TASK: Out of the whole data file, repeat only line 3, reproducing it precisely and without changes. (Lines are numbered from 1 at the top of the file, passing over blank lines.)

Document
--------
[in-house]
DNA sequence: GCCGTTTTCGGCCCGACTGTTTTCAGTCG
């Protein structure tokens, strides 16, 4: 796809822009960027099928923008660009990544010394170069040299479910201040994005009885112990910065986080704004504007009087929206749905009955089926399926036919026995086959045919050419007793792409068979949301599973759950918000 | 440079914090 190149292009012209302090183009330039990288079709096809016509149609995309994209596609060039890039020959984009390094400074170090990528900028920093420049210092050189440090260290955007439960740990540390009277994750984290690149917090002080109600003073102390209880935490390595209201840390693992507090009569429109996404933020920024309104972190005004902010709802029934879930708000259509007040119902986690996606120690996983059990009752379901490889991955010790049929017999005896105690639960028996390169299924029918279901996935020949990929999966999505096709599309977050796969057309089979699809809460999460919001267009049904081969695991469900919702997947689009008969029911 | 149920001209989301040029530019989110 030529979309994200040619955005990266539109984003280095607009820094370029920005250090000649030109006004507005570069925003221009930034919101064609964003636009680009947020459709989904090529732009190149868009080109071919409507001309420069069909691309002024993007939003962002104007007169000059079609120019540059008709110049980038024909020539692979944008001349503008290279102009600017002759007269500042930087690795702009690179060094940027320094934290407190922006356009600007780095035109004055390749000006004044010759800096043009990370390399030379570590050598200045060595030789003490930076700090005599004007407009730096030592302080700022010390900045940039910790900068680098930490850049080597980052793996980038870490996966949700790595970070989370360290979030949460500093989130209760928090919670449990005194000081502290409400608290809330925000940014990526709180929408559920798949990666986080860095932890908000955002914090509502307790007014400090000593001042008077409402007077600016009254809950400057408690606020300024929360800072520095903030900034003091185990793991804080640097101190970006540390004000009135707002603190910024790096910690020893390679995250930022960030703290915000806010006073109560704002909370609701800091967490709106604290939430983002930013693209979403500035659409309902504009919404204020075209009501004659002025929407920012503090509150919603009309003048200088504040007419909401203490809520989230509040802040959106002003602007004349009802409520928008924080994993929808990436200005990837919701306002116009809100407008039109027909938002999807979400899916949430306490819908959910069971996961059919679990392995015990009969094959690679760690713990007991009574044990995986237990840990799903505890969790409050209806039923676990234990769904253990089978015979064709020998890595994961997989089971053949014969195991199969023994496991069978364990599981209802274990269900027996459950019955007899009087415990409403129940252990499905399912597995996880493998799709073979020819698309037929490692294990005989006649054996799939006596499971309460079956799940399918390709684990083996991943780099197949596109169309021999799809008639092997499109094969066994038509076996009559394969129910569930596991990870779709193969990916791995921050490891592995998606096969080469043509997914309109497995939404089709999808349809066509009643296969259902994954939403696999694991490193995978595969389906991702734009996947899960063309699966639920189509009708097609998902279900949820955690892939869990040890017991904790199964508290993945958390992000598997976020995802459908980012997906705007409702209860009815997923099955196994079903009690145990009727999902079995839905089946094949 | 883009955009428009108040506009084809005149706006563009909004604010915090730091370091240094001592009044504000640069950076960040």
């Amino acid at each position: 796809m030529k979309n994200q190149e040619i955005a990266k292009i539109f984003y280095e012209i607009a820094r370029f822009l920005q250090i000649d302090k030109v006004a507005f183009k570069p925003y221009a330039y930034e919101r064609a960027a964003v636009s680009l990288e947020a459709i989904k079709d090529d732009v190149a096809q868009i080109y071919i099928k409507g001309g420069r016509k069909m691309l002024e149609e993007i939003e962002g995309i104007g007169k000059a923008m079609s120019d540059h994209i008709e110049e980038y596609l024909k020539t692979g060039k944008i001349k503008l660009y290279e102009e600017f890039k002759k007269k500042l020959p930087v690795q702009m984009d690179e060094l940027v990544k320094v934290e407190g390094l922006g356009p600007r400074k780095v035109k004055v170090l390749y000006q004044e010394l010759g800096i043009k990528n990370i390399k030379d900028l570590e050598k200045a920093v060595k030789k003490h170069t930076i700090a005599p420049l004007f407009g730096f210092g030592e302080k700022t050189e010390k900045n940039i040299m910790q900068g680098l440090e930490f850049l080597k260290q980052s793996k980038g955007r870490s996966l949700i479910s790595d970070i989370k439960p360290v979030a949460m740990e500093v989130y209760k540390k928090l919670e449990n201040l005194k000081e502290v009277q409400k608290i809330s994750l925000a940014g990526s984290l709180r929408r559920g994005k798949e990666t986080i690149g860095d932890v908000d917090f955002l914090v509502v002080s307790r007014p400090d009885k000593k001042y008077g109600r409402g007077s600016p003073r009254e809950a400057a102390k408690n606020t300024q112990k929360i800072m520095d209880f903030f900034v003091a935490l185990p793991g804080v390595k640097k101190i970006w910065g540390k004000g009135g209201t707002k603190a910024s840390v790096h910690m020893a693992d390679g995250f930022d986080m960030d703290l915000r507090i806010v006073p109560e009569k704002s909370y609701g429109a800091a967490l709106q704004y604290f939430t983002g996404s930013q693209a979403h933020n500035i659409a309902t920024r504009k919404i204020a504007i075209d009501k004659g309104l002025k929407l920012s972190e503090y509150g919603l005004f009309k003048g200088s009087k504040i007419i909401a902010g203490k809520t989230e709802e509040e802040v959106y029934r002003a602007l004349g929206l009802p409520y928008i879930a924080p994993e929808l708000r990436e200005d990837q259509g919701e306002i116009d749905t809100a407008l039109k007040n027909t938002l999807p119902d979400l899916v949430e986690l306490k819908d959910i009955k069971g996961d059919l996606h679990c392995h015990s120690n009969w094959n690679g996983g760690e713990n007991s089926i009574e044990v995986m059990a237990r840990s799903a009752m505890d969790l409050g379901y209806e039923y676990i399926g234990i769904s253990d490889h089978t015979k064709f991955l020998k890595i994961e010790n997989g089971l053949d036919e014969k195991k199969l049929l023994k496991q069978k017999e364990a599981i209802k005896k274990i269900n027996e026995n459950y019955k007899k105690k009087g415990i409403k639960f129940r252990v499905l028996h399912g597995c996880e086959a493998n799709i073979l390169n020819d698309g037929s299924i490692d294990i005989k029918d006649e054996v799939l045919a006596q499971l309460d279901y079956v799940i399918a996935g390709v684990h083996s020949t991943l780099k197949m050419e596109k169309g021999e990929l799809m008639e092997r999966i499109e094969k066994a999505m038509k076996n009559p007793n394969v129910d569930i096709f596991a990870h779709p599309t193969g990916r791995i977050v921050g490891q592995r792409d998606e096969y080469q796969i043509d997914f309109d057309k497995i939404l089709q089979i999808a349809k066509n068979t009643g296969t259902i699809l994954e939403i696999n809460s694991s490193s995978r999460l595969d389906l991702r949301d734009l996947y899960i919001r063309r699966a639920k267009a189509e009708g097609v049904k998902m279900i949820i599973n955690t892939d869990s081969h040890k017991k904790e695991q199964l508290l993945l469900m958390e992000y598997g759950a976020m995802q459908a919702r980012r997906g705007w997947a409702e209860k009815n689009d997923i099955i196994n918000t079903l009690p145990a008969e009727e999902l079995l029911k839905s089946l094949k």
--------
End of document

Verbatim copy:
């Protein structure tokens, strides 16, 4: 796809822009960027099928923008660009990544010394170069040299479910201040994005009885112990910065986080704004504007009087929206749905009955089926399926036919026995086959045919050419007793792409068979949301599973759950918000 | 440079914090 190149292009012209302090183009330039990288079709096809016509149609995309994209596609060039890039020959984009390094400074170090990528900028920093420049210092050189440090260290955007439960740990540390009277994750984290690149917090002080109600003073102390209880935490390595209201840390693992507090009569429109996404933020920024309104972190005004902010709802029934879930708000259509007040119902986690996606120690996983059990009752379901490889991955010790049929017999005896105690639960028996390169299924029918279901996935020949990929999966999505096709599309977050796969057309089979699809809460999460919001267009049904081969695991469900919702997947689009008969029911 | 149920001209989301040029530019989110 030529979309994200040619955005990266539109984003280095607009820094370029920005250090000649030109006004507005570069925003221009930034919101064609964003636009680009947020459709989904090529732009190149868009080109071919409507001309420069069909691309002024993007939003962002104007007169000059079609120019540059008709110049980038024909020539692979944008001349503008290279102009600017002759007269500042930087690795702009690179060094940027320094934290407190922006356009600007780095035109004055390749000006004044010759800096043009990370390399030379570590050598200045060595030789003490930076700090005599004007407009730096030592302080700022010390900045940039910790900068680098930490850049080597980052793996980038870490996966949700790595970070989370360290979030949460500093989130209760928090919670449990005194000081502290409400608290809330925000940014990526709180929408559920798949990666986080860095932890908000955002914090509502307790007014400090000593001042008077409402007077600016009254809950400057408690606020300024929360800072520095903030900034003091185990793991804080640097101190970006540390004000009135707002603190910024790096910690020893390679995250930022960030703290915000806010006073109560704002909370609701800091967490709106604290939430983002930013693209979403500035659409309902504009919404204020075209009501004659002025929407920012503090509150919603009309003048200088504040007419909401203490809520989230509040802040959106002003602007004349009802409520928008924080994993929808990436200005990837919701306002116009809100407008039109027909938002999807979400899916949430306490819908959910069971996961059919679990392995015990009969094959690679760690713990007991009574044990995986237990840990799903505890969790409050209806039923676990234990769904253990089978015979064709020998890595994961997989089971053949014969195991199969023994496991069978364990599981209802274990269900027996459950019955007899009087415990409403129940252990499905399912597995996880493998799709073979020819698309037929490692294990005989006649054996799939006596499971309460079956799940399918390709684990083996991943780099197949596109169309021999799809008639092997499109094969066994038509076996009559394969129910569930596991990870779709193969990916791995921050490891592995998606096969080469043509997914309109497995939404089709999808349809066509009643296969259902994954939403696999694991490193995978595969389906991702734009996947899960063309699966639920189509009708097609998902279900949820955690892939869990040890017991904790199964508290993945958390992000598997976020995802459908980012997906705007409702209860009815997923099955196994079903009690145990009727999902079995839905089946094949 | 883009955009428009108040506009084809005149706006563009909004604010915090730091370091240094001592009044504000640069950076960040």